Morning Bid: Markets in upbeat mood as factories hum


By Wayne Cole

(Reuters) – A look at the day ahead in European and global markets from Wayne Cole.

Share markets have started the week in a positive mood, helped in part by signs of accelerating factory activity across Asia where the private Caixin survey showed China’s main factory index hitting a two-year top.

Factory activity expanded for the first time in a year in Japan, and grew at the fastest pace in two years in South Korea. South Korean markets got an added fillip from news there could be huge reserves of oil and gas off the country’s coast.

Oil prices pushed higher after OPEC+ agreed on Sunday to extend most of its oil output cuts into 2025, though some cuts will start to be unwound from October 2024. [O/R]

Indian markets eyed record highs as Prime Minister Narendra Modi looks likely to expand his alliance’s majority in parliament when election results are released on Tuesday, amid speculation this would spur greater economic reform.

Analysts at BofA were bullish on the outlook, noting India’s working-age population was not set to peak until 2048 whereas it has already peaked in developed markets and China.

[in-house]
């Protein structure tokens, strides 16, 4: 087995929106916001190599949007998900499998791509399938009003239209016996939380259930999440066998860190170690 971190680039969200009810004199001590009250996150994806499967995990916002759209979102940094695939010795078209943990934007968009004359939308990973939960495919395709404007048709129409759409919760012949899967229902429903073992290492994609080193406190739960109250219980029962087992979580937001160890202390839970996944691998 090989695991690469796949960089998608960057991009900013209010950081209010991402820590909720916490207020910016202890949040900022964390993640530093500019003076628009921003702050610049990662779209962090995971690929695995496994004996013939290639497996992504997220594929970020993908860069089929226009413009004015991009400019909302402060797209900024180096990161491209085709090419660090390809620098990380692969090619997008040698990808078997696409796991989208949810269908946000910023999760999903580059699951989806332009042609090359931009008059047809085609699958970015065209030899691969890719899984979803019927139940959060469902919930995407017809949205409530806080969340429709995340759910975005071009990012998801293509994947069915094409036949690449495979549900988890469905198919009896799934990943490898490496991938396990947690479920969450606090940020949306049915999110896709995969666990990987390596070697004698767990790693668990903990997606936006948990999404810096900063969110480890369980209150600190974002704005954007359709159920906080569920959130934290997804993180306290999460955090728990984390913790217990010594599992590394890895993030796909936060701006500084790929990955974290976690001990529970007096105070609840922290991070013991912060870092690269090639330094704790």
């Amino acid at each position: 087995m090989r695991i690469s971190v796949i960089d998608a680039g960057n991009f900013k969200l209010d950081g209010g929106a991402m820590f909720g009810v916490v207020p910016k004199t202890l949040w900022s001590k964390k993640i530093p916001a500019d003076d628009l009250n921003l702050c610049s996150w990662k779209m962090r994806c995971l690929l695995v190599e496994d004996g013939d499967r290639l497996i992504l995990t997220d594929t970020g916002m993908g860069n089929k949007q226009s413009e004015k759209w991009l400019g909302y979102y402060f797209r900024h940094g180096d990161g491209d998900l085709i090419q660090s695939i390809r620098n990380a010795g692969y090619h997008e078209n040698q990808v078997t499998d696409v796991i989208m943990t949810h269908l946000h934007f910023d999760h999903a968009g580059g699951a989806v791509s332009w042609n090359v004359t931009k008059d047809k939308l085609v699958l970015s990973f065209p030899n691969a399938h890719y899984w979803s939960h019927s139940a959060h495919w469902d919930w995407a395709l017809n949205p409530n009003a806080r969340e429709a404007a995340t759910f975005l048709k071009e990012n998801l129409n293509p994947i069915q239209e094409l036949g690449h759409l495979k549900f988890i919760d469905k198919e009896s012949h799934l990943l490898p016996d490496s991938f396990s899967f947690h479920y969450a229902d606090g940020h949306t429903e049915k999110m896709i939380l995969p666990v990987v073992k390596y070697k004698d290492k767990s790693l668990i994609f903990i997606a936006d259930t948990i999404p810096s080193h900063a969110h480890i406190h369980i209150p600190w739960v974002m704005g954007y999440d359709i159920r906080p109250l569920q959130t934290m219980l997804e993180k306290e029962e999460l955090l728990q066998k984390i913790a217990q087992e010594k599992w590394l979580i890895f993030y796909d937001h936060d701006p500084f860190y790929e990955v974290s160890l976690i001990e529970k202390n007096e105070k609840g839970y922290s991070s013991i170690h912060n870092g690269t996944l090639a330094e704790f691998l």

“We expect India to be the second biggest global growth driver for the rest of the decade and it’s the only big equity market outside of the U.S. that’s been a consistent compounder,” they said.

Over in Mexico, the ruling party declared Claudia Sheinbaum the winner of the presidential election by a “large margin” after polls closed on Sunday.

The main focus of the week will be on interest rates with the European Central Bank considered almost certain to trim by a quarter point to 3.75% on Thursday, the first time it would have eased ahead of the U.S. Federal Reserve.

Markets also imply around an 80% chance the Bank of Canada will cut at its meeting on Wednesday and 59 basis points of easing this year, though analysts are hopeful of easing being even deeper.

Key developments that could influence markets on Monday:

– Final May PMIs for the EU, Germany, France and UK

– U.S. ISM manufacturing index, S&P Global U.S. manufacturing PMI, construction spending for April

(By Wayne Cole; Editing by Christopher Cushing)



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